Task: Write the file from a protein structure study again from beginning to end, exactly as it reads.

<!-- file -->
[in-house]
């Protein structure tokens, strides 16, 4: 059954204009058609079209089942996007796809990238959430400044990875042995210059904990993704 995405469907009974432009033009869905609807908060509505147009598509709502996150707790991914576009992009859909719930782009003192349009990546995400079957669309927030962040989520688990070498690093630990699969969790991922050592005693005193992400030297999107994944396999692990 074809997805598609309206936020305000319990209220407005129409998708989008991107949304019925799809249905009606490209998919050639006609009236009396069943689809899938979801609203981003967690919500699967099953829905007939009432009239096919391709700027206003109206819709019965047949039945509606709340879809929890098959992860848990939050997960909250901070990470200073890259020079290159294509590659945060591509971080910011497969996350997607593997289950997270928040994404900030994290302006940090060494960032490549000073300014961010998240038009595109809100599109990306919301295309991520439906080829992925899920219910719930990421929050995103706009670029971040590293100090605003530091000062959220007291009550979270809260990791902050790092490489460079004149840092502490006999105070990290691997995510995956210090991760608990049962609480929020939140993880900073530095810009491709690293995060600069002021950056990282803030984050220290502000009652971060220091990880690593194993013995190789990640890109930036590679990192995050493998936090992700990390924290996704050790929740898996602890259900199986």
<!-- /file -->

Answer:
[in-house]
């Protein structure tokens, strides 16, 4: 059954204009058609079209089942996007796809990238959430400044990875042995210059904990993704 995405469907009974432009033009869905609807908060509505147009598509709502996150707790991914576009992009859909719930782009003192349009990546995400079957669309927030962040989520688990070498690093630990699969969790991922050592005693005193992400030297999107994944396999692990 074809997805598609309206936020305000319990209220407005129409998708989008991107949304019925799809249905009606490209998919050639006609009236009396069943689809899938979801609203981003967690919500699967099953829905007939009432009239096919391709700027206003109206819709019965047949039945509606709340879809929890098959992860848990939050997960909250901070990470200073890259020079290159294509590659945060591509971080910011497969996350997607593997289950997270928040994404900030994290302006940090060494960032490549000073300014961010998240038009595109809100599109990306919301295309991520439906080829992925899920219910719930990421929050995103706009670029971040590293100090605003530091000062959220007291009550979270809260990791902050790092490489460079004149840092502490006999105070990290691997995510995956210090991760608990049962609480929020939140993880900073530095810009491709690293995060600069002021950056990282803030984050220290502000009652971060220091990880690593194993013995190789990640890109930036590679990192995050493998936090992700990390924290996704050790929740898996602890259900199986």